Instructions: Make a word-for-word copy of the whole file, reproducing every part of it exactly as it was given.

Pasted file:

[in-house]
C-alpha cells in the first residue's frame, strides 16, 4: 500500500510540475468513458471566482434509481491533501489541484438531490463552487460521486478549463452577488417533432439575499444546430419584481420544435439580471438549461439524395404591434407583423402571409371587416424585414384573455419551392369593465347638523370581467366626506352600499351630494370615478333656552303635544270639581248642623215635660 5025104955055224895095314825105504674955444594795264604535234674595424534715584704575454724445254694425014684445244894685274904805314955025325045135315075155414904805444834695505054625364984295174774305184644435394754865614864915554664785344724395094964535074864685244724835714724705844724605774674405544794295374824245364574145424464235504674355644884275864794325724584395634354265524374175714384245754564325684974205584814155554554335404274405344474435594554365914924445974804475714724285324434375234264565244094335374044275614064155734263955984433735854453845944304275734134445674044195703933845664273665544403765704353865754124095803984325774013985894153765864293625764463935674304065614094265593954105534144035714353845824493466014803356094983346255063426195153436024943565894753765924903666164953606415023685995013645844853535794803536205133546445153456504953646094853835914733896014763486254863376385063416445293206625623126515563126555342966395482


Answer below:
[in-house]
C-alpha cells in the first residue's frame, strides 16, 4: 500500500510540475468513458471566482434509481491533501489541484438531490463552487460521486478549463452577488417533432439575499444546430419584481420544435439580471438549461439524395404591434407583423402571409371587416424585414384573455419551392369593465347638523370581467366626506352600499351630494370615478333656552303635544270639581248642623215635660 5025104955055224895095314825105504674955444594795264604535234674595424534715584704575454724445254694425014684445244894685274904805314955025325045135315075155414904805444834695505054625364984295174774305184644435394754865614864915554664785344724395094964535074864685244724835714724705844724605774674405544794295374824245364574145424464235504674355644884275864794325724584395634354265524374175714384245754564325684974205584814155554554335404274405344474435594554365914924445974804475714724285324434375234264565244094335374044275614064155734263955984433735854453845944304275734134445674044195703933845664273665544403765704353865754124095803984325774013985894153765864293625764463935674304065614094265593954105534144035714353845824493466014803356094983346255063426195153436024943565894753765924903666164953606415023685995013645844853535794803536205133546445153456504953646094853835914733896014763486254863376385063416445293206625623126515563126555342966395482